Crataegus x lavallei
Although not used as much as it could be, I consider the Lavalle Hawthorn another almost bullet-proof street or landscape tree. The leaves are 2″ to 4″ long and 1″ to 1½” wide, and develop into a shiny, lustrous dark green color, almost appearing evergreen into a mild winter. The flowers are white and showy in spring, followed by bronzy to coppery red colors in fall. Fruit is brick red to orange, and from ½” to ¾” diameter. They ripen in November, and I noticed the fruit falling off the tree during late February. Disease or insects do not appear to cause any problems.
Narrow and vigorous in its youth, it begins to widen in form after establishment. This is also another great power line tree. Ultimate height is around 25′ and width is closer to 20′; although in excellent growing conditions, it can get a little taller and wider. The form is dense and oval-headed and can be perfect, or not so perfect, in shape. A little corrective pruning can help.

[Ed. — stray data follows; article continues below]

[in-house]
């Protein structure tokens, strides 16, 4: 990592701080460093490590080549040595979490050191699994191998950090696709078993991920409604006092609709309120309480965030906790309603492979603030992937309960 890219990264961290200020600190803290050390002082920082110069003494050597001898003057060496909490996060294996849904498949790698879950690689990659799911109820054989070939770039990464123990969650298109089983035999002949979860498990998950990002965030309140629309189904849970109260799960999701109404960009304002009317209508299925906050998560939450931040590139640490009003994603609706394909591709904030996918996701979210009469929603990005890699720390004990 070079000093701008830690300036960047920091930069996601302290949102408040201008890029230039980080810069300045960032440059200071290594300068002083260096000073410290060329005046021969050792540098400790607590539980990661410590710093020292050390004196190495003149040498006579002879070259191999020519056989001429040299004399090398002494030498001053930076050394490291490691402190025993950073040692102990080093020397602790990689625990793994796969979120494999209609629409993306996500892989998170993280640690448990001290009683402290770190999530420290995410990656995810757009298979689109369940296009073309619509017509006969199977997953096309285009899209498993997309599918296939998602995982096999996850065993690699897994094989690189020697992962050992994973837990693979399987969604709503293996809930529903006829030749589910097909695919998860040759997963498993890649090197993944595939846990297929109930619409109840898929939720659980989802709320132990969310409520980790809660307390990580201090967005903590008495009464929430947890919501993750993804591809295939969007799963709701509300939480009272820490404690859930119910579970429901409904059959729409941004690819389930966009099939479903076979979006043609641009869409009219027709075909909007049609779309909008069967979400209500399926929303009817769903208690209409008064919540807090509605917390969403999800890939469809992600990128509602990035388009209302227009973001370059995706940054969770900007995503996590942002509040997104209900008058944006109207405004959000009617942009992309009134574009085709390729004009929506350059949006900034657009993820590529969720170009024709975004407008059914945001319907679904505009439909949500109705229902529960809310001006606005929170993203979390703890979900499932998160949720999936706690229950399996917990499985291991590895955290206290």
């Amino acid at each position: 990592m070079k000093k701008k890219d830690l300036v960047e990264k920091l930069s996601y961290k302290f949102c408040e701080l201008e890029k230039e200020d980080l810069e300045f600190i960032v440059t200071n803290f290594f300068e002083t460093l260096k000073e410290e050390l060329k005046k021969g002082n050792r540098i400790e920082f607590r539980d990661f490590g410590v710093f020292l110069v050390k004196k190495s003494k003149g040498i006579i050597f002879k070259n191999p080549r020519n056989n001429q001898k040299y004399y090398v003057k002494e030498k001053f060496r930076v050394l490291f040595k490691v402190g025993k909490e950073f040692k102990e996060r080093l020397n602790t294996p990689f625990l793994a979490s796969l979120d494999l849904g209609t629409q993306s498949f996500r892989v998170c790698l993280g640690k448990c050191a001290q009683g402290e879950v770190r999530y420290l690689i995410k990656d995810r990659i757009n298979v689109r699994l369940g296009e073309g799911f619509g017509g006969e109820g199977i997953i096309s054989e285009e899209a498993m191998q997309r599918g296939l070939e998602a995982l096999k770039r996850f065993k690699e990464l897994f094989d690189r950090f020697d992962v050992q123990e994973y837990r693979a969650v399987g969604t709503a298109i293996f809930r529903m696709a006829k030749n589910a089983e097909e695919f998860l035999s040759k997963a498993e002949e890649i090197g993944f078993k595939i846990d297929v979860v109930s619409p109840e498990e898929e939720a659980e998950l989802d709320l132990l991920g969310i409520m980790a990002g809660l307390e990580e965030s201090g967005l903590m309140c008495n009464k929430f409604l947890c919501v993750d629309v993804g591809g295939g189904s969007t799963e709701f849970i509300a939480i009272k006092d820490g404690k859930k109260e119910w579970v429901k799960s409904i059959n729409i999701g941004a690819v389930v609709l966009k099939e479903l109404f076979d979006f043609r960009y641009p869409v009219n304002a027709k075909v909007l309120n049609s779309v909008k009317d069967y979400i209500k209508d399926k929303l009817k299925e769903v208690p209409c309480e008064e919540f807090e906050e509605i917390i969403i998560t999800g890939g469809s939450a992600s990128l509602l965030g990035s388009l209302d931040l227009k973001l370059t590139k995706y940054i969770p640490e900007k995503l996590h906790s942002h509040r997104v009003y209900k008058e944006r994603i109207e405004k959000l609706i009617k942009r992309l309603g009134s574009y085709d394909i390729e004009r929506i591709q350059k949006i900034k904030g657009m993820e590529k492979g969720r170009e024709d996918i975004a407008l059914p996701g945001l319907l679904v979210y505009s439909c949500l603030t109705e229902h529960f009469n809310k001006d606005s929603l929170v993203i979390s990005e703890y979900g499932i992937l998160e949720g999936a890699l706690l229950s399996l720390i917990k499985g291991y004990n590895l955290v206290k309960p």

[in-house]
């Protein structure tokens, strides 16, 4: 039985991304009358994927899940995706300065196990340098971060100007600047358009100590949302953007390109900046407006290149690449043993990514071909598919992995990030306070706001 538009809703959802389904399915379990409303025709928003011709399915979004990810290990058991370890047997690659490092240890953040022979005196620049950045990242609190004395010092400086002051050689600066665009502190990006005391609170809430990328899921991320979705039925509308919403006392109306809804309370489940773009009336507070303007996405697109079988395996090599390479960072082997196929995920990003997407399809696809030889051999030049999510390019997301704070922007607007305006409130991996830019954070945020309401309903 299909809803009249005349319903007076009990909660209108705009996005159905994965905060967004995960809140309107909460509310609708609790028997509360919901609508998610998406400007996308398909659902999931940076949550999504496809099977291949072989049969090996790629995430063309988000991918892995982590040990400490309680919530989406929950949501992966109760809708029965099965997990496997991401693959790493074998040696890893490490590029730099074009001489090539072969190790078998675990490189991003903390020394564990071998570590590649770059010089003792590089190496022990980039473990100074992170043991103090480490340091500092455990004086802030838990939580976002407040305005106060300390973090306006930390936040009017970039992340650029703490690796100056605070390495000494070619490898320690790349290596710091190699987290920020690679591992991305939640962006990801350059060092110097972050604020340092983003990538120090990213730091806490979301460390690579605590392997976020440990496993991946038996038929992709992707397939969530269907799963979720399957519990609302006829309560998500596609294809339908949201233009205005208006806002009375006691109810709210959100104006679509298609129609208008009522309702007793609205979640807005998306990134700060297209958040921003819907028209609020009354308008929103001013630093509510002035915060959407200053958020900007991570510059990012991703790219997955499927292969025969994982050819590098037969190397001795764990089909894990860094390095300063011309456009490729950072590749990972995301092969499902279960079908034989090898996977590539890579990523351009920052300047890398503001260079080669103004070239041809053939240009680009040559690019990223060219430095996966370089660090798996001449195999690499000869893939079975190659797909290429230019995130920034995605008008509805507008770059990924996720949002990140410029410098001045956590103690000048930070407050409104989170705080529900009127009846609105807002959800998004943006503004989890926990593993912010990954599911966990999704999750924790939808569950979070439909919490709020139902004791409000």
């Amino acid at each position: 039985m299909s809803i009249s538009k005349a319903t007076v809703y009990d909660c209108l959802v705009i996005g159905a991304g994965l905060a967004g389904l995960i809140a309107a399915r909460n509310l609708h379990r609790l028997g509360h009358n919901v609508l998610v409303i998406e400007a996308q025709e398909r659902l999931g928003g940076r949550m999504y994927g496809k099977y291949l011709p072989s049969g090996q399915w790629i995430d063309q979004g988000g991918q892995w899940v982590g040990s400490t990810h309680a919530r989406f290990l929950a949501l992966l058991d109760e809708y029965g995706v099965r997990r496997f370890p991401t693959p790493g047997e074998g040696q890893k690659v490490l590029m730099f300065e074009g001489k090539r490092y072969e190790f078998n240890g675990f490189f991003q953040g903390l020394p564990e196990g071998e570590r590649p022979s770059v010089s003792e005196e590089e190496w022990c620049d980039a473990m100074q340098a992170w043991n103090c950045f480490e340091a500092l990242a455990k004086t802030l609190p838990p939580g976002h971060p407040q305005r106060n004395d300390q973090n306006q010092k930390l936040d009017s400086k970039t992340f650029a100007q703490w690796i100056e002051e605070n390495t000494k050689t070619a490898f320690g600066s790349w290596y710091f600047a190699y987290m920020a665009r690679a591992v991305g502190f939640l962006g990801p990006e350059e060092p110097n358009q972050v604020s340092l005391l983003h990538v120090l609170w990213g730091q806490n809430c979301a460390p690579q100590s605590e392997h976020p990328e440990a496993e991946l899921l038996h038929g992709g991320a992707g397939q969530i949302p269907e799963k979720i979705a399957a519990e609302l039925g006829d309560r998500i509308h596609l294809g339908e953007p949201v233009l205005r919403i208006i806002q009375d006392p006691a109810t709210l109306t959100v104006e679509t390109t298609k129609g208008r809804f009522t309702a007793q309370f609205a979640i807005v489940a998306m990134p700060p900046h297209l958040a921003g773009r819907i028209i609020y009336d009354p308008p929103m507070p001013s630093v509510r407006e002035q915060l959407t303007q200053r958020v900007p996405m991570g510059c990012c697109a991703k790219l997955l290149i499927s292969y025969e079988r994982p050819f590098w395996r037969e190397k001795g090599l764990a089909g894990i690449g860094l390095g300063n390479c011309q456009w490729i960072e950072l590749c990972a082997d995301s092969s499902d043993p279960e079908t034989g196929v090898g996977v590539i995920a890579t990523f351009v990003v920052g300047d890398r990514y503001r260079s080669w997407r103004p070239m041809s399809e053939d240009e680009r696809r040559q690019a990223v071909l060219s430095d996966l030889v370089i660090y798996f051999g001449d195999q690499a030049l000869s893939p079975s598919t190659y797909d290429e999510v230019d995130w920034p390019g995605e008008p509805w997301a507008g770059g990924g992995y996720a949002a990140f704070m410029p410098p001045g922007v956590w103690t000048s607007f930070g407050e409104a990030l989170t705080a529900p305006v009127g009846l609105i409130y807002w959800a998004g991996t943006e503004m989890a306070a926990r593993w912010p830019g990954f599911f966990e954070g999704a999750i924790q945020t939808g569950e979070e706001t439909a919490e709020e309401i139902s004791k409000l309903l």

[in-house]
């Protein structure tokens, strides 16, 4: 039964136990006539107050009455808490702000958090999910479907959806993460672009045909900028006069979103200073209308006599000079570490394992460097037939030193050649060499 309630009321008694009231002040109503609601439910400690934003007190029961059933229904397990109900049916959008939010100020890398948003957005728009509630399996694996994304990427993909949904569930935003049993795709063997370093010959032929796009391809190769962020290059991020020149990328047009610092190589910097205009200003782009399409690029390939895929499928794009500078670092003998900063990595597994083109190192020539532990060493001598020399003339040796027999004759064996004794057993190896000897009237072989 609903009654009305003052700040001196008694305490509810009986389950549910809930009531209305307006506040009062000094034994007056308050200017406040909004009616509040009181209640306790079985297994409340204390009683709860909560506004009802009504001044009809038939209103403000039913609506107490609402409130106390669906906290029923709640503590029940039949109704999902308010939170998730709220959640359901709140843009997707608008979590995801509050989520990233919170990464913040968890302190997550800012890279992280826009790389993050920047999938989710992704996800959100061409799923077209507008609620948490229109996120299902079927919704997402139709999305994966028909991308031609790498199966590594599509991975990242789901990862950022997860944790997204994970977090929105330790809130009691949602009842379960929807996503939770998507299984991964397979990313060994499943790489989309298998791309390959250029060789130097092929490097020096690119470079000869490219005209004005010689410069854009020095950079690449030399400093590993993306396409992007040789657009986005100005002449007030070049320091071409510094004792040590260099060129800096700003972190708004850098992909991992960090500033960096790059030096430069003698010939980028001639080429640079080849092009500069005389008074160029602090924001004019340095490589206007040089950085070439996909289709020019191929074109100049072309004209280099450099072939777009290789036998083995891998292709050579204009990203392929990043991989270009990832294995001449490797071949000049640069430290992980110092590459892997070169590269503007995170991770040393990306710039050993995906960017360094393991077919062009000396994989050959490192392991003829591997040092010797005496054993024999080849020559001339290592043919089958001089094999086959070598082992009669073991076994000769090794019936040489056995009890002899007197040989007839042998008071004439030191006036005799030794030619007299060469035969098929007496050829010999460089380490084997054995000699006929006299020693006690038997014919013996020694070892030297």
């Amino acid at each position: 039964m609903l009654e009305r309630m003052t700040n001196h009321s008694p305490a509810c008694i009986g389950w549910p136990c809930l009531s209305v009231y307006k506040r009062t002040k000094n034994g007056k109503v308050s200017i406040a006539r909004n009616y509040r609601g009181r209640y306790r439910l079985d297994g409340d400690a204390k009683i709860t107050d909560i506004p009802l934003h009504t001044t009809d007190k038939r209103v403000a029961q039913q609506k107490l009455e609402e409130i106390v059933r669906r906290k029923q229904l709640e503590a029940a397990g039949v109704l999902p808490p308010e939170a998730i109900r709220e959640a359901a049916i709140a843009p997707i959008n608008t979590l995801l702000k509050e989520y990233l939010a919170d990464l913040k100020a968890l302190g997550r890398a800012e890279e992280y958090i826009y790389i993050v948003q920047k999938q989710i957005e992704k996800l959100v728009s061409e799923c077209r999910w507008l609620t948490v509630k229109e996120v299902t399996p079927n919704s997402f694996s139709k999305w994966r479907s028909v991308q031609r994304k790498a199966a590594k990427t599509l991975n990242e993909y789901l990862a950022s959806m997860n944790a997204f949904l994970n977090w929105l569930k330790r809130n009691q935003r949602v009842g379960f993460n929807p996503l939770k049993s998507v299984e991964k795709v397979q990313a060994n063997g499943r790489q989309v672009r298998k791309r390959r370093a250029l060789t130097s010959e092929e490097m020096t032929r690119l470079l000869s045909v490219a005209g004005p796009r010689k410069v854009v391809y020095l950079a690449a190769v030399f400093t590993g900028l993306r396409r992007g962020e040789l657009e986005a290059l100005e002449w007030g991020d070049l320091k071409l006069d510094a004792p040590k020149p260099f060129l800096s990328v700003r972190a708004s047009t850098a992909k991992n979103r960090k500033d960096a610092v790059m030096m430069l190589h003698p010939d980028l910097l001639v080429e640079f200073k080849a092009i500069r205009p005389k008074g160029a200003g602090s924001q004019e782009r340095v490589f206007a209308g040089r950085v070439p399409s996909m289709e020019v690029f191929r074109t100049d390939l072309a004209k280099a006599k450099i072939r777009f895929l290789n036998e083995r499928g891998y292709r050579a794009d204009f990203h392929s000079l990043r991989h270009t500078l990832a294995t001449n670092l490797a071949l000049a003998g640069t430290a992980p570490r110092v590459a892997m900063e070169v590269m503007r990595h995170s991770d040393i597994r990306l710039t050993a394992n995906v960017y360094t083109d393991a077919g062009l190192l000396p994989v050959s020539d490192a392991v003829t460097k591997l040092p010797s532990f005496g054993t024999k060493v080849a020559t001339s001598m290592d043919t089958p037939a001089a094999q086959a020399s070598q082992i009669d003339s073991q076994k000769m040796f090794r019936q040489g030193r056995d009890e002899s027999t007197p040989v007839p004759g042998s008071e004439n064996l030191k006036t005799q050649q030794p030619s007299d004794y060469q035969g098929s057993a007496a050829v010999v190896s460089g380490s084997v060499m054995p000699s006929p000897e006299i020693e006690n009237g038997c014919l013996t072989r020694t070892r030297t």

The existence of thorns is typically light, but interesting in appearance. I notice more thorns on trees under stress, or a tree growing on a poor site. On our nursery trees, in good soils and drip irrigation, we see almost no thorns. Older, well-established trees show the same thornless trend. Mature Lavalle Hawthorn trees can develop unique form and structure. It can develop a character and strength that you hope for, but is sometimes rare in a smaller stature tree. Some of the limbs can take unusual turns, and with age, become very interesting. The wood is very strong, so storm damage is rare.
Hawthorn roots do not appear to be aggressive, so they are sidewalk friendly. I also suspect these trees are relatively long-lived. This is a
sleeper variety that should be used in more sites where you can tolerate a late winter fruit drop, if the birds don’t get there first. Contact me with your comments on this tree.
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